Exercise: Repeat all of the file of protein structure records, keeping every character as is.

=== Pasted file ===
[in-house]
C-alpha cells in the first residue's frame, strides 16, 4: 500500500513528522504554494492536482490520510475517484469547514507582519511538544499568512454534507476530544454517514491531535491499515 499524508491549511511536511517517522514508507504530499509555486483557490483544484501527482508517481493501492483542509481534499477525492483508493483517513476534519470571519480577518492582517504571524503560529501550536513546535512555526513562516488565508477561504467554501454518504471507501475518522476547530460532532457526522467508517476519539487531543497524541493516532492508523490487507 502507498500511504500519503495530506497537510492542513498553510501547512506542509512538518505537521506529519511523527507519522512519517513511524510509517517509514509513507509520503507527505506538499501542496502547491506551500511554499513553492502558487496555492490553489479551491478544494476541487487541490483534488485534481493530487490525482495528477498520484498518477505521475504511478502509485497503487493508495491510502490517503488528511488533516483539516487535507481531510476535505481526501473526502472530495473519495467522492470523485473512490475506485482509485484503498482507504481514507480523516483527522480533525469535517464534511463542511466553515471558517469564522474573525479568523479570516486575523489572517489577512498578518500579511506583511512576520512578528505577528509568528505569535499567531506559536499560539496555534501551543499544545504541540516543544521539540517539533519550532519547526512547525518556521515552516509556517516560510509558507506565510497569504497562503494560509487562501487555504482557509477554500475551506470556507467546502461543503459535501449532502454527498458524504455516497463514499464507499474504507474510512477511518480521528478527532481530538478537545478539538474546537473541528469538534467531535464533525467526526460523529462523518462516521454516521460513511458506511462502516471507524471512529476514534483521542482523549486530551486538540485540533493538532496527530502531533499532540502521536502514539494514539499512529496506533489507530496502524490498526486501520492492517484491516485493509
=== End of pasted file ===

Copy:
[in-house]
C-alpha cells in the first residue's frame, strides 16, 4: 500500500513528522504554494492536482490520510475517484469547514507582519511538544499568512454534507476530544454517514491531535491499515 499524508491549511511536511517517522514508507504530499509555486483557490483544484501527482508517481493501492483542509481534499477525492483508493483517513476534519470571519480577518492582517504571524503560529501550536513546535512555526513562516488565508477561504467554501454518504471507501475518522476547530460532532457526522467508517476519539487531543497524541493516532492508523490487507 502507498500511504500519503495530506497537510492542513498553510501547512506542509512538518505537521506529519511523527507519522512519517513511524510509517517509514509513507509520503507527505506538499501542496502547491506551500511554499513553492502558487496555492490553489479551491478544494476541487487541490483534488485534481493530487490525482495528477498520484498518477505521475504511478502509485497503487493508495491510502490517503488528511488533516483539516487535507481531510476535505481526501473526502472530495473519495467522492470523485473512490475506485482509485484503498482507504481514507480523516483527522480533525469535517464534511463542511466553515471558517469564522474573525479568523479570516486575523489572517489577512498578518500579511506583511512576520512578528505577528509568528505569535499567531506559536499560539496555534501551543499544545504541540516543544521539540517539533519550532519547526512547525518556521515552516509556517516560510509558507506565510497569504497562503494560509487562501487555504482557509477554500475551506470556507467546502461543503459535501449532502454527498458524504455516497463514499464507499474504507474510512477511518480521528478527532481530538478537545478539538474546537473541528469538534467531535464533525467526526460523529462523518462516521454516521460513511458506511462502516471507524471512529476514534483521542482523549486530551486538540485540533493538532496527530502531533499532540502521536502514539494514539499512529496506533489507530496502524490498526486501520492492517484491516485493509